The Manchester Review
Paul Batchelor
Two Poems
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To Keenleysides

First, the overwhelming need to get out of the house.
Second, you like the smell: a resinous high note in the nose,
sharp enough – keen enough – to make a child blink.
Cut pine stood for something, each measured plank,
seasoned, expectant, trim, true. A smell smart as a whip,
quick as the clip you got for back-chat. Inside the shop,
sun-warmed copper and the dull shine of the stepladder.
A compartmentalised world, a masculine dream of order.
Rawlplugs. Bolt cutters. Nails and screws arranged in drawers.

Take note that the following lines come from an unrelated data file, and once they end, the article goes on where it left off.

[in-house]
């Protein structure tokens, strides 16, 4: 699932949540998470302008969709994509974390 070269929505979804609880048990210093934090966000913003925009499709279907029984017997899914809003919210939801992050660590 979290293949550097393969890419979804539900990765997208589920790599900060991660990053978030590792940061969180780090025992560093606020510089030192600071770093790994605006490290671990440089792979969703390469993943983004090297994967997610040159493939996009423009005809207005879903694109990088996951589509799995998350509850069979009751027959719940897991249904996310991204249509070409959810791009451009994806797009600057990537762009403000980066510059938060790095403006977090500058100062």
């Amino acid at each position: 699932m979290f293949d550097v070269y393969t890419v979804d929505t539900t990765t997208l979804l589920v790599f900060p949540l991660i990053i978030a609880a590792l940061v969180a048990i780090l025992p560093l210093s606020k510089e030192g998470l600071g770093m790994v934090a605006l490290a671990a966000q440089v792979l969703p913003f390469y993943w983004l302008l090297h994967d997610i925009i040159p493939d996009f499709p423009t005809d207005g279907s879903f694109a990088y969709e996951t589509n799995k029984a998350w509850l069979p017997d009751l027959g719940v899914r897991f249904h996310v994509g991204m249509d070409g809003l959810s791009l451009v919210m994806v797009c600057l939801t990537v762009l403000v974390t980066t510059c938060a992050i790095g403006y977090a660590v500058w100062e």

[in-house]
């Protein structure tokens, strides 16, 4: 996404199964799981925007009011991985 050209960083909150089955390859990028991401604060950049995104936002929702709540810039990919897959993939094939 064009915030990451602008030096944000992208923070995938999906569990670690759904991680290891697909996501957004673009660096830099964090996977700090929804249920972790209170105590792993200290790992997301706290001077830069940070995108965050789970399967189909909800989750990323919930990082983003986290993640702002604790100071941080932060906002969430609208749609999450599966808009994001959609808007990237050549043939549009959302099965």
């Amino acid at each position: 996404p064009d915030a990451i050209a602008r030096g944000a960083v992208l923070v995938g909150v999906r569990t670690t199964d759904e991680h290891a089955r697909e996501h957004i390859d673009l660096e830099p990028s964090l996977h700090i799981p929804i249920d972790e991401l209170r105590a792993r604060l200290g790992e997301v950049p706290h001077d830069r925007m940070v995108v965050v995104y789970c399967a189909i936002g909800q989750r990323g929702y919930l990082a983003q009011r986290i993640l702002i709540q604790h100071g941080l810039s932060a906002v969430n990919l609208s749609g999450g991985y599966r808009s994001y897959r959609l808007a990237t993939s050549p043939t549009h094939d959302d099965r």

Your favourite aisle: the endless row of coloured doors
opening on to nothing but more doors – no big bad wolf,
no wicked queen, nothing but a smell like promise itself
that keeps coming back as the aisles drift on forever;
and it’s cold like a shop shouldn’t be and you shiver
when a fork-lift truck wakes with a grumpy farting noise.
Here, a stack of pallets. There, a pyramid of tins that rise
like the wish to cry. This must be the world of work
everyone said was waiting for you. You could go back
to the brass doorknobs and house numbers and doorbells –
you could go back and make-believe you’re somewhere else
and the bonny-coloured glass, like the stuff in your porch,
has turned the place into, say, a draughty little church;
but look at you now. You’re making yourself look childish.